Bees at risk as worst case of apian ‘anthrax’ in 10 years detected

Bees by a hive - Bees at risk as worst case of apian 'anthrax' in 10 years detected
The only way to deal with American foulbrood is to burn the bee colony - iStockphoto

Bee colonies are under threat from a lethal disease after the worst outbreak of apian “anthrax” in 10 years was detected in North East England.

American foulbrood (AFB) has been found in more than 30 colonies within a six-mile square area near Guisborough, North Yorkshire, according to the National Bee Unit.

AFB is caused by a bacteria that infects young bee larvae, which then spreads through the hive leading to the death of the colony.

The only way to control the outbreak is by burning and destroying all the infected colonies.

It follows previous reports that some Asian hornets, which kill British bees, had managed to survive the winter thanks to milder weather.

Record rainfall in spring has also resulted in lower number of bees in gardens this summer, the Bumblebee Conservation Trust warned last month.

Asian hornet
British bees are having a bad run at the moment with the Asian hornet, which can kill bees, surviving the winter - Getty Images/Jonathan Raa

New outbreak is a ‘death sentence’ for bees

The National Bee Unit, which is part of the Government’s Animal and Plant Health Agency, said the new AFB outbreak was the largest since 2014, when 33 colonies were infected in Norfolk.

In June, 30 colonies were found to be infected, while another infected colony was found near Redcar, North Yorkshire, this month.

John Canning, from the Cleveland Beekeepers Association, said once AFB is discovered the “only solution is to burn the colony”. He added that he believed the Guisborough outbreak had affected two apiaries, which contain multiple hives.

There are two types of foulbrood disease, and while European foulbrood is more common in the UK, infected colonies can sometimes be saved if treated.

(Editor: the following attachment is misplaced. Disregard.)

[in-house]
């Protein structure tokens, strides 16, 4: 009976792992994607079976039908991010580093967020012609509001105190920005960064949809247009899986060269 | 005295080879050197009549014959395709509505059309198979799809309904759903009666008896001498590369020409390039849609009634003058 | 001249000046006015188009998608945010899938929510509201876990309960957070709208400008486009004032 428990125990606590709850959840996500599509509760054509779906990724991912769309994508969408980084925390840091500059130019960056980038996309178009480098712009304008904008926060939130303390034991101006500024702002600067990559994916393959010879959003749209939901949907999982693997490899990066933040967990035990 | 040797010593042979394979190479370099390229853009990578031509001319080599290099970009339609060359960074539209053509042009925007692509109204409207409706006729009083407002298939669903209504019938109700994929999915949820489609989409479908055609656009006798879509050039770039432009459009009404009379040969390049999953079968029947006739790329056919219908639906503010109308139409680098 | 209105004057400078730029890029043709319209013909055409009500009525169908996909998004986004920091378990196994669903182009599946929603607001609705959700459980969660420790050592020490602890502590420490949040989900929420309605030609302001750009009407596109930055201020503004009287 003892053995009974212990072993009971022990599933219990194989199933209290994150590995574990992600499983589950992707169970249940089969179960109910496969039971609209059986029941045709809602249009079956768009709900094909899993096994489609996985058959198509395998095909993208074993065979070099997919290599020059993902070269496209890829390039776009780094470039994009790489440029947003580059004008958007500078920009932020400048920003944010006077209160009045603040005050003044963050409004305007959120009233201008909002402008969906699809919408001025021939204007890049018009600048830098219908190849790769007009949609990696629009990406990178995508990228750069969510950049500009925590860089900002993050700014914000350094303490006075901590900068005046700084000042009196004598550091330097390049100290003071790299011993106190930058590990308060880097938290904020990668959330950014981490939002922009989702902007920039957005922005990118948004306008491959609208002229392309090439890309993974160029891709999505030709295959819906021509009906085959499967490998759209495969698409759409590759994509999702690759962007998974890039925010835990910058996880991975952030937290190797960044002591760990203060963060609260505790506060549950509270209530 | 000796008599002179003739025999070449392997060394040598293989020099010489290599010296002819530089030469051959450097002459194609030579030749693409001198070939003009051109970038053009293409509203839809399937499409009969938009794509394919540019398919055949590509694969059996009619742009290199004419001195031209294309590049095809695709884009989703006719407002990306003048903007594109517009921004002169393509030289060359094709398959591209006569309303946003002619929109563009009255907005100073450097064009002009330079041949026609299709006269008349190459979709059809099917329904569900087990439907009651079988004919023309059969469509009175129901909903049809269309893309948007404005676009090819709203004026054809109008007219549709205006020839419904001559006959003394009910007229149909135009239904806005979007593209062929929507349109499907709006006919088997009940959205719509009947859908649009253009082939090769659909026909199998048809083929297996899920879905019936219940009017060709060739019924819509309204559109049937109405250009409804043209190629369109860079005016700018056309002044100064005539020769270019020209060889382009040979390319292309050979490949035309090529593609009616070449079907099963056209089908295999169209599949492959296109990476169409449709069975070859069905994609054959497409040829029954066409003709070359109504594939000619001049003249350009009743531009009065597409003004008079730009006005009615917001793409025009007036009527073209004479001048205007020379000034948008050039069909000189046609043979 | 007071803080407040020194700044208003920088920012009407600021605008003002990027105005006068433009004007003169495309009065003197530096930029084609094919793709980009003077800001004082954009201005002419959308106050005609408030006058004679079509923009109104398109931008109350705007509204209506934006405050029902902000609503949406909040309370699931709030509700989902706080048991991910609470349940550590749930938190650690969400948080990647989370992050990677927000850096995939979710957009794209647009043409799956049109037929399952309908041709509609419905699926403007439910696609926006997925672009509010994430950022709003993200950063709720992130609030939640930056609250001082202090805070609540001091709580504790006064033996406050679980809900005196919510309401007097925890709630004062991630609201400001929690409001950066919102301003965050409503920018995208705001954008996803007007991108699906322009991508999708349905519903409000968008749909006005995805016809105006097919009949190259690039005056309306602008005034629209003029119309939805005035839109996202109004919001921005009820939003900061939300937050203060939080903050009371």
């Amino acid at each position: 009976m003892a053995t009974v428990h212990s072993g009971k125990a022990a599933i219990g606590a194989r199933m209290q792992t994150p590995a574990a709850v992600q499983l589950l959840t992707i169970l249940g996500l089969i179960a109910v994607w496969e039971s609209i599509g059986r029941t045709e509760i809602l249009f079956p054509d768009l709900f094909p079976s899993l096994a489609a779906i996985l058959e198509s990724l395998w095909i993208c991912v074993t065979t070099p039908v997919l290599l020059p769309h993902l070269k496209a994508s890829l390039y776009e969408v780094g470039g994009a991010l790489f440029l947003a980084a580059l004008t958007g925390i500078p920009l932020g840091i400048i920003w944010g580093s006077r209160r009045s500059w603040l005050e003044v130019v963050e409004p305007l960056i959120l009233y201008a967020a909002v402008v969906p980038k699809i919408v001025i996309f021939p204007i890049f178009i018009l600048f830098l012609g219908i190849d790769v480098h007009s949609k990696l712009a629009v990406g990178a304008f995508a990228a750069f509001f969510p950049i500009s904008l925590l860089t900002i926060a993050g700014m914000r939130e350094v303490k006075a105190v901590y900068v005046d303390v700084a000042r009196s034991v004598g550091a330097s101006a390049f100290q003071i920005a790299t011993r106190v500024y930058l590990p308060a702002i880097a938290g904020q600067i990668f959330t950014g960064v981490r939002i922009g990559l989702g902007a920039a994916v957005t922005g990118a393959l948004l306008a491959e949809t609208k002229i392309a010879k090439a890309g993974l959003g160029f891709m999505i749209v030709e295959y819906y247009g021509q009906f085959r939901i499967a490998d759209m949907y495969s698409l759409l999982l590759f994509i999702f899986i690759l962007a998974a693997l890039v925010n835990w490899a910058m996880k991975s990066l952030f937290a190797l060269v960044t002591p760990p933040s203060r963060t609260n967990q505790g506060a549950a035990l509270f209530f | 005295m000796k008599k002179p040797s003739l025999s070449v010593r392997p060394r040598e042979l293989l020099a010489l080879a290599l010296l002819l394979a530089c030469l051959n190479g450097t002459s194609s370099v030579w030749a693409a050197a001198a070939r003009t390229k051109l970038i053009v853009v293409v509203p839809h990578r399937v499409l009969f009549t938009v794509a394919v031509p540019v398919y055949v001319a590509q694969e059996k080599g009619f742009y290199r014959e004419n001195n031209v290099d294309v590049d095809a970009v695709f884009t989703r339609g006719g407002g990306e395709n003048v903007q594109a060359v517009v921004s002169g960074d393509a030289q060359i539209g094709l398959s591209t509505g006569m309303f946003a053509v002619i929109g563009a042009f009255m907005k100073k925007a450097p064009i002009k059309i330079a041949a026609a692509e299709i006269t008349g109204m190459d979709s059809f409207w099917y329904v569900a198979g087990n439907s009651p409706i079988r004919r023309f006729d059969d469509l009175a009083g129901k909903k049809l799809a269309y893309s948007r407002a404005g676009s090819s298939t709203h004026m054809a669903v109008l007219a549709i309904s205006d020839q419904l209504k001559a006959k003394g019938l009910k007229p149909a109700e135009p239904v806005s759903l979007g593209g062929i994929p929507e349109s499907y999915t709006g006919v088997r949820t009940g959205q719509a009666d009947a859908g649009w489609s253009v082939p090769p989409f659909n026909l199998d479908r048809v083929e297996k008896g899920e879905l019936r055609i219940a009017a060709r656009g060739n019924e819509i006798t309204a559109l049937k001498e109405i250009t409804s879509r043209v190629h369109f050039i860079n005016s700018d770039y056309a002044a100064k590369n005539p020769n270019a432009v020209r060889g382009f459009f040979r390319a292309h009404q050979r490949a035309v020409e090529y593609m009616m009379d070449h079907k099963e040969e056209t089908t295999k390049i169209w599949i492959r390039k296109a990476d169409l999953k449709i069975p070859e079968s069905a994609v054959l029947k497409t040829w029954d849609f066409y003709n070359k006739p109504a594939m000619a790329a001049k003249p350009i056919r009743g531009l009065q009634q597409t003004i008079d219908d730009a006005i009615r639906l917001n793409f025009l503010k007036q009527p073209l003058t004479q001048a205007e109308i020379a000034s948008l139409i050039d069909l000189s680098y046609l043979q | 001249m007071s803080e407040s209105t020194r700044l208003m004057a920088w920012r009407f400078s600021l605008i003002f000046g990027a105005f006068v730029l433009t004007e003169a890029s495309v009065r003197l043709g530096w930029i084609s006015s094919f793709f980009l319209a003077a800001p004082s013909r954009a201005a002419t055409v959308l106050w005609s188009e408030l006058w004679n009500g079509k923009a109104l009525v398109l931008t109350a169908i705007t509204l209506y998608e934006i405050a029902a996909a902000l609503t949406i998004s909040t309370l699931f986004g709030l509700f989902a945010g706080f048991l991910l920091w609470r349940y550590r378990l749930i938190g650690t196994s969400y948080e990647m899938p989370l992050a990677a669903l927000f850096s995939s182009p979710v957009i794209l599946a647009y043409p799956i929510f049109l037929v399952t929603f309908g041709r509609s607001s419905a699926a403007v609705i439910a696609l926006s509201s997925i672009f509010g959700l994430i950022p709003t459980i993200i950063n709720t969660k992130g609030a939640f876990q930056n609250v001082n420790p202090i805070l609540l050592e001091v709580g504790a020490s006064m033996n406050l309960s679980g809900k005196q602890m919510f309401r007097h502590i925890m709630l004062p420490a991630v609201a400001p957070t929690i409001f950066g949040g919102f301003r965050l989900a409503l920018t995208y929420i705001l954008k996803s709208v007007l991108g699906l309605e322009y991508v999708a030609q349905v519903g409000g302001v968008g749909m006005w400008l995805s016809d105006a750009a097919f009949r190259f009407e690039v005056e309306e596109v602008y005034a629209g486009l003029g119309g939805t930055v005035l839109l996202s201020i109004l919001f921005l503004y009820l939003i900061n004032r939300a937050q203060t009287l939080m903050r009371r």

The American variety, however, is considered a death sentence.

“AFB actually has spores in it like anthrax that can live for 30 years or so,” said Mr Canning. “If you try and reuse the equipment it can come back.”

Once a colony infected with AFB is discovered, beekeepers are required to notify the National Bee Unit. The body said AFB was first discovered in the UK in the 1940s and only through its policy of “compulsory destruction of infected colonies” had the number of cases come down from several thousand per year to fewer than 100.

However, its advice warns the spores from AFB can survive in honey for decades.

“One of the things people shouldn’t do is feed honey to bees, as it might have the spores of American foulbrood in it,” said Mr Canning.

Pesticide lethal to bees used over past two years

It comes as the environmental watchdog has launched an investigation into the Government’s emergency authorisation of a banned pesticide toxic to bees.

The Office for Environmental Protection (OEP) said it was seeking to determine if there were “serious failures” to comply with environmental laws when the Environment Department (Defra) granted the use of neonicotinoid Thiamethoxam on sugar beet seeds in 2023 and 2024.

The pesticide, which is lethal to bees, was banned in the UK and EU in 2018.

It was approved for emergency use in the UK for a fourth year in a row in January, sparking anger from environmental groups who described it as a “death blow” to the pollinating insects.

The Government said the neonicotinoid could be used on sugar beet “because of a danger that cannot be contained by any other reasonable means”.

Farmers spaying pesticides
Lethal to bees the pesticide neonicotinoid Thiamethoxam was used in the UK in 2023 and 2024 - Digital Vision /Justin Paget

Farmers use the pesticide to kill aphids that can spread the beet yellows virus and the Government said it wanted to protect their livelihoods.

Labour has said it will end the temporary exemptions on the ban of “bee-killing” neonicotinoid pesticides.

A spokesman for Defra said: “We are at a crisis point – nature is dying across Britain. This government will change existing policies to ban the use of bee-killing pesticides to protect our vital pollinators.”